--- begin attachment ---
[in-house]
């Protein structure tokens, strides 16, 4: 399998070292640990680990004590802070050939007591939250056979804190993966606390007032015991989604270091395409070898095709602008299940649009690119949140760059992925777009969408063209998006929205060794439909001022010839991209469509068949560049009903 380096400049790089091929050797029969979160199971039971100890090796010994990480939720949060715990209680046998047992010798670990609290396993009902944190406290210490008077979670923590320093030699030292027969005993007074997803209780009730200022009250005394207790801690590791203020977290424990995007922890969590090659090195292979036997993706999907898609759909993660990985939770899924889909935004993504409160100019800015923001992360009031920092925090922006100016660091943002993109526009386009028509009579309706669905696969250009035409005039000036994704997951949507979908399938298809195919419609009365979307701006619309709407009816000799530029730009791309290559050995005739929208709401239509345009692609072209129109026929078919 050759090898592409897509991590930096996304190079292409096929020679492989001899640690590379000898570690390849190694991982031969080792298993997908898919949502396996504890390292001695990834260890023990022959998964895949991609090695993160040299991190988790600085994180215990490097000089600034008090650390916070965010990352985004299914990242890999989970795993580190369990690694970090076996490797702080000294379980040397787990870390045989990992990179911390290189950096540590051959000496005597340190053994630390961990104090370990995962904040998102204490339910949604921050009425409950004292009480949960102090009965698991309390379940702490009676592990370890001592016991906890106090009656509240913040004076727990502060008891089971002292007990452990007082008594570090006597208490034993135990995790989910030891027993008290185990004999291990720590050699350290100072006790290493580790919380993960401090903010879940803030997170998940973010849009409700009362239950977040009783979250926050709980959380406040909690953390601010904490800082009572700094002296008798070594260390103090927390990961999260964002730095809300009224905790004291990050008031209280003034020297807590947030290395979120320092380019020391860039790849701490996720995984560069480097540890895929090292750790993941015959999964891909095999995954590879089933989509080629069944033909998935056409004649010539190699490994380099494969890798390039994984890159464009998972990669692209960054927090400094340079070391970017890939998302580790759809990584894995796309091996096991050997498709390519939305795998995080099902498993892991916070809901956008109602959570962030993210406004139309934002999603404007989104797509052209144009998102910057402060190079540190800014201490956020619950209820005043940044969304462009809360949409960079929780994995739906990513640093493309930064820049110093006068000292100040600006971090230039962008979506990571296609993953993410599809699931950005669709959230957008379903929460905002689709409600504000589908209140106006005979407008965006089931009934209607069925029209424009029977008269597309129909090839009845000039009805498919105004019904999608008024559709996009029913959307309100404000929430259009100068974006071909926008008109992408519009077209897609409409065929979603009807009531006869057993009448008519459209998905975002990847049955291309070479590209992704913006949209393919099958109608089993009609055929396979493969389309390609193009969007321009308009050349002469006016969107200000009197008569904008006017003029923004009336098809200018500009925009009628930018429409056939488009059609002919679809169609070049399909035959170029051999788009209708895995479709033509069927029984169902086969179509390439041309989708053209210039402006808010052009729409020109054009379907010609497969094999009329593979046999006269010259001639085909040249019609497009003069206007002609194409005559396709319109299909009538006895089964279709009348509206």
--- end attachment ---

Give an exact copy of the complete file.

[in-house]
């Protein structure tokens, strides 16, 4: 399998070292640990680990004590802070050939007591939250056979804190993966606390007032015991989604270091395409070898095709602008299940649009690119949140760059992925777009969408063209998006929205060794439909001022010839991209469509068949560049009903 380096400049790089091929050797029969979160199971039971100890090796010994990480939720949060715990209680046998047992010798670990609290396993009902944190406290210490008077979670923590320093030699030292027969005993007074997803209780009730200022009250005394207790801690590791203020977290424990995007922890969590090659090195292979036997993706999907898609759909993660990985939770899924889909935004993504409160100019800015923001992360009031920092925090922006100016660091943002993109526009386009028509009579309706669905696969250009035409005039000036994704997951949507979908399938298809195919419609009365979307701006619309709407009816000799530029730009791309290559050995005739929208709401239509345009692609072209129109026929078919 050759090898592409897509991590930096996304190079292409096929020679492989001899640690590379000898570690390849190694991982031969080792298993997908898919949502396996504890390292001695990834260890023990022959998964895949991609090695993160040299991190988790600085994180215990490097000089600034008090650390916070965010990352985004299914990242890999989970795993580190369990690694970090076996490797702080000294379980040397787990870390045989990992990179911390290189950096540590051959000496005597340190053994630390961990104090370990995962904040998102204490339910949604921050009425409950004292009480949960102090009965698991309390379940702490009676592990370890001592016991906890106090009656509240913040004076727990502060008891089971002292007990452990007082008594570090006597208490034993135990995790989910030891027993008290185990004999291990720590050699350290100072006790290493580790919380993960401090903010879940803030997170998940973010849009409700009362239950977040009783979250926050709980959380406040909690953390601010904490800082009572700094002296008798070594260390103090927390990961999260964002730095809300009224905790004291990050008031209280003034020297807590947030290395979120320092380019020391860039790849701490996720995984560069480097540890895929090292750790993941015959999964891909095999995954590879089933989509080629069944033909998935056409004649010539190699490994380099494969890798390039994984890159464009998972990669692209960054927090400094340079070391970017890939998302580790759809990584894995796309091996096991050997498709390519939305795998995080099902498993892991916070809901956008109602959570962030993210406004139309934002999603404007989104797509052209144009998102910057402060190079540190800014201490956020619950209820005043940044969304462009809360949409960079929780994995739906990513640093493309930064820049110093006068000292100040600006971090230039962008979506990571296609993953993410599809699931950005669709959230957008379903929460905002689709409600504000589908209140106006005979407008965006089931009934209607069925029209424009029977008269597309129909090839009845000039009805498919105004019904999608008024559709996009029913959307309100404000929430259009100068974006071909926008008109992408519009077209897609409409065929979603009807009531006869057993009448008519459209998905975002990847049955291309070479590209992704913006949209393919099958109608089993009609055929396979493969389309390609193009969007321009308009050349002469006016969107200000009197008569904008006017003029923004009336098809200018500009925009009628930018429409056939488009059609002919679809169609070049399909035959170029051999788009209708895995479709033509069927029984169902086969179509390439041309989708053209210039402006808010052009729409020109054009379907010609497969094999009329593979046999006269010259001639085909040249019609497009003069206007002609194409005559396709319109299909009538006895089964279709009348509206």